Chart 4

($ in thousands) Oct 2020 At LOI Difference
Cash Balance $600 $600  
Debt Balance ($300) ($350)  
Net Cash Balance $300 $250 $50

In this scenario, illustrated in Chart 4, we assume the business maintained its cash balance but reduced the debt balance by $50m through a scheduled payment. Again, the Seller benefits here as the cash proceeds of the transaction to the Seller is increased by $50 thousand. The Seller will retain this additional $50 thousand. So, in a cash-free, debt-free transaction, repayment of debt does not negatively impact a Seller.

Common scenarios and the likely impact for Buyer and Seller
1. Business earns income during the period between execution of the LOI and closing and reinvests in higher A/R balance or inventory balance.

Leads to higher working capital delivered at Closing
a. Buyer impact: Receives more working capital at closing and must fund higher adjusted purchase price
b. Seller impact: Delivers more working capital at closing and receives higher adjusted purchase price and transaction proceeds

2. Business earns income during the period and it results in higher cash balances at Closing but the same Working Capital balance as the working capital target

a. Buyer impact: Receives anticipated working capital and funds anticipated purchase price
b. Seller impact: Seller retains higher cash balance, increasing its net total transaction proceeds

Quote

We are careful to remove all surprises and disagreements that might occur related to working capital so that the parties end-up with what they anticipated they would at the time they made the principal bargain on the business terms.

3. Business retains cash and allows accounts payable to build up. The working capital delivered at closing is reduced as a result of the increase in accounts payable balance and is below the working capital target.

a. Buyer impact: Receives less working capital at closing than anticipated, so the purchase price is adjusted down as he/she will be required to fund additional working capital to operate the business normally;

b. Seller impact: The Seller has a higher cash balance due to the cash-free, debt-free construct, but this benefit is offset by the downward adjustment in the purchase price.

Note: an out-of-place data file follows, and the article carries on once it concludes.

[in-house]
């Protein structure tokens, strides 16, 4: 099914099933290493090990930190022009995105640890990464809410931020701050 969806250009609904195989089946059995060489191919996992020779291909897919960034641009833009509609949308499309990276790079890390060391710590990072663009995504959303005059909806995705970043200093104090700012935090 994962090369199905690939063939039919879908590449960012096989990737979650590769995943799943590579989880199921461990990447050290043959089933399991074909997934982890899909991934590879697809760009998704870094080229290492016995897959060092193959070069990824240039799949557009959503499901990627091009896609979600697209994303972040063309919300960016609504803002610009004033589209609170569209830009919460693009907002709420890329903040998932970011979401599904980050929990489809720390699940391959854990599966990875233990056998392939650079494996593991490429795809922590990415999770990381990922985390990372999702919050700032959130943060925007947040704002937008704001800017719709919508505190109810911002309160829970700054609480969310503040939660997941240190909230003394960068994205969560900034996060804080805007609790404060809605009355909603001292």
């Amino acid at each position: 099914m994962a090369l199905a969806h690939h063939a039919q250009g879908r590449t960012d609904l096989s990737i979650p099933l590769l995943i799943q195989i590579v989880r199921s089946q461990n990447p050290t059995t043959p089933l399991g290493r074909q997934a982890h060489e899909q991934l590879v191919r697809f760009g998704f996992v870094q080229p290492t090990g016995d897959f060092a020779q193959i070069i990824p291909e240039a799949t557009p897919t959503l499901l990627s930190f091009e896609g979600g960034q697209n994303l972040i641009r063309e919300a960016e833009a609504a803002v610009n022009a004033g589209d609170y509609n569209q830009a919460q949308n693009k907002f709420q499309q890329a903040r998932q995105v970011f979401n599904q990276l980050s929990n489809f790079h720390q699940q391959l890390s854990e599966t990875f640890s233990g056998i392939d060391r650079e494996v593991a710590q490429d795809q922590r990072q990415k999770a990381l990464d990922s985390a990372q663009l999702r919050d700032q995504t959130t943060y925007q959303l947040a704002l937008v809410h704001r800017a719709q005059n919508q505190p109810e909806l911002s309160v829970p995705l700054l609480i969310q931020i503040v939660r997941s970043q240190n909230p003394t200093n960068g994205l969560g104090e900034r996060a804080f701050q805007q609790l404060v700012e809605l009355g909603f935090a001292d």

4. Business invests in assets such as capital equipment or other asset not included in working capital while the net working capital balance remains constant

a. Buyer impact: Receives the benefit of these additional investments

b. Seller impact: Cash balance is reduced without a corresponding increase in the purchase price, so there is a negative impact on net proceeds to the Seller in spite of doing what may be in the best interests of the long-term health of the business. (While this is not strictly a working capital issue, the impact is understandable in this context. There is value in addressing unusual capex plans prior to the execution of an LOI.)

5. Business decides to ship an order to a company in financial distress to generate revenue and it is ultimately determined during the working capital reconciliation process that a reserve needs to be set aside because the collection of the receivable is in doubt. The net working capital balance determined after reconciliation is below the working capital target

a. Buyer impact: Receives the benefit of a reduced purchase price b. Seller impact: The Seller receives a reduced purchase price

6. During the working capital reconciliation process, it is determined that $200k of the inventory delivered at closing is obsolete or not usable. As a result, the net working capital balance is determined to be below the working capital target

a. Buyer impact: Receives the benefit of a reduced purchase price, but may have to invest in working capital to support normal operations b. Seller impact: The Seller receives a reduced purchase price

7. During the working capital reconciliation process,the Buyer determines that the Seller didn’t appropriately accrue for certain payroll liabilities, like vacation accruals. As a result, the net working capital balance is determined to be below the working capital target

a. Buyer impact: Receives the benefit of a reduced purchase price, but may have to invest in working capital to support normal operations b. Seller impact: The Seller receives a reduced purchase price, even though the operational aspect of the business delivered to the Buyer is no different than at the time of the LOI.


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ADDRESS

10 East 40th Street
Suite 3210
New York, NY 10016

CONTACT

Phone: 212.260.2743
Fax: 212.260.2748